The battle of the sexes and relationships among the elite of Britian's industrial Midlands in the 1920s. Gerald Crich and Rupert Berkin are best friends who fall in love with a pair of ... See full summary »
When Lucy Honeychurch and chaperone Charlotte Bartlett find themselves in Florence with rooms without views, fellow guests Mr Emerson and son George step in to remedy the situation. Meeting... See full summary »
Helena Bonham Carter,
A film is being made of a story, set in 19th century England, about Charles, a biologist who's engaged to be married, but who falls in love with outcast Sarah, whose melancholy makes her ... See full summary »
A mute woman along with her young daughter, and her prized piano, are sent to 1850s New Zealand for an arranged marriage to a wealthy landowner, and she's soon lusted after by a local worker on the plantation.
Based on Thomas Hardy's 19th century novel, Bathsheba Everdene is a willful, passionate girl who is never satisfied with anything less than a man's complete and helpless adoration. And she captures the lives and loves of three very different men: Gabriel Oak, a sheep farmer who is captivated by her beauty and proposes marriage; William Boldwood, a prosperous man in his early forties and a confirmed bachelor; and Sergeant Frank Troy, a handsome, reckless swordsman given to sudden fits of violence. Written by
Briefly spotted as an extra in the harvest celebration at about the midway point, before the film's Intermission. See more »
The Valentine's Day greeting card that Bathsheba sends to Mr. Boldwood is of a contemporary 1960s style. See more »
Boy practicing prayer on way to church walking near Bathsheba as she is waking up in the woods.:
Almighty God, give us grace that we may cast away the works of darkness. And put upon us the armor of light, now in the time of this mortal life... Author: The Revd Dr Peter Toon, The Book of the Common Prayer 1549. For the four weeks of Advent.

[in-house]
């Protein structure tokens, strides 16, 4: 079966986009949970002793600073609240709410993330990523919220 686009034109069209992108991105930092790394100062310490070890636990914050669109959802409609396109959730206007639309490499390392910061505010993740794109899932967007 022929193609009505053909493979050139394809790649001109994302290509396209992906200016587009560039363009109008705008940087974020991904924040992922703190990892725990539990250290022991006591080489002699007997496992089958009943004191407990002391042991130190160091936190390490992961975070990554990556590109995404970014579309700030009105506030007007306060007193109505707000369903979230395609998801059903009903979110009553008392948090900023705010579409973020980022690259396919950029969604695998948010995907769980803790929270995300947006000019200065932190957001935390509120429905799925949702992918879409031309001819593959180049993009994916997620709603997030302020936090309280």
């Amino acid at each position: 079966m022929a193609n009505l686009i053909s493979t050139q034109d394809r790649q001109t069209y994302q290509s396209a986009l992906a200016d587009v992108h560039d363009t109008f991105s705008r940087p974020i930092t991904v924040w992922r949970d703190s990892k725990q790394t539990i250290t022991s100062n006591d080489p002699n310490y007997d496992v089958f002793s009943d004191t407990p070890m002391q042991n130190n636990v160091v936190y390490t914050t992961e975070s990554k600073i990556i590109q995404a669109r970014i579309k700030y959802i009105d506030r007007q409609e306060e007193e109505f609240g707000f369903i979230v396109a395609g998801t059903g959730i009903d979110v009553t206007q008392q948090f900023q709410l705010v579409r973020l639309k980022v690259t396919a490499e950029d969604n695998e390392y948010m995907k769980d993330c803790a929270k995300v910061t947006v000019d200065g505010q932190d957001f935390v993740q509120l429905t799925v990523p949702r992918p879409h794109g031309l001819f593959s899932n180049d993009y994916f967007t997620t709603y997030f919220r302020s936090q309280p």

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This contains my favourite scene in cinema history
I have never read a good word about this film in any movie guide, which frankly baffles me. I think it's a masterpiece, and despite Hardy being one of my favourite authors, I think this is actually better than the novel. It also contains two absolutely perfect moments. But first some general comments. The photography is gorgeous, actually looking more realistic than idyllic, beautiful but sometimes cold and forboding, brooding over the tragic proceedings. Secondly, the remarkable soundtrack by Richard Rodney Bennett lends the movie a good deal of its emotiveness. The use of English folk songs to comment on the proceedings is ingenious, sometimes impressively reflective of the situations, and at points extremely unsettling.
Julie Christie is beautiful and I found her Bathsheba the precise mixture of headstrong independence and vulnerability. Terence Stamp's repulsive Troy is a triumph of casting and Alan Bates is wonderful as the simpliest of her suitors. The film is stolen for me though by Peter Finch, who begins a hat trick of devastating performances, here, in The Trials of Oscar Wilde and Sunday Bloody Sunday. His Boldwood is a remarkable creation, so eligible, so tragic, so lost and helpless. His scene with Bathsheba when she suggests Christmas to be a time when she will make a decision on their future is heartbreaking. "Christmas," he smiles. "I'm happier now." But the scene that should surely secure this movie a place in film history is that in the graveyard. Without spoling the plot for those who have yet to see it, the gargoyle spewing rainwater over the graves as the sound of "The Bold Grenadier" plays is as affecting an image as one is ever likely to see on screen. The Boldwood plot has a darker outcome here than in the book, which I'm sure Hardy would have approved of. This is a beautiful and disturbing movie that does not shy away from Hardy's bleak view of existence, and adds to the mix a strong sense of gritty 60s honesty. Beautiful, devastating and unforgettable.
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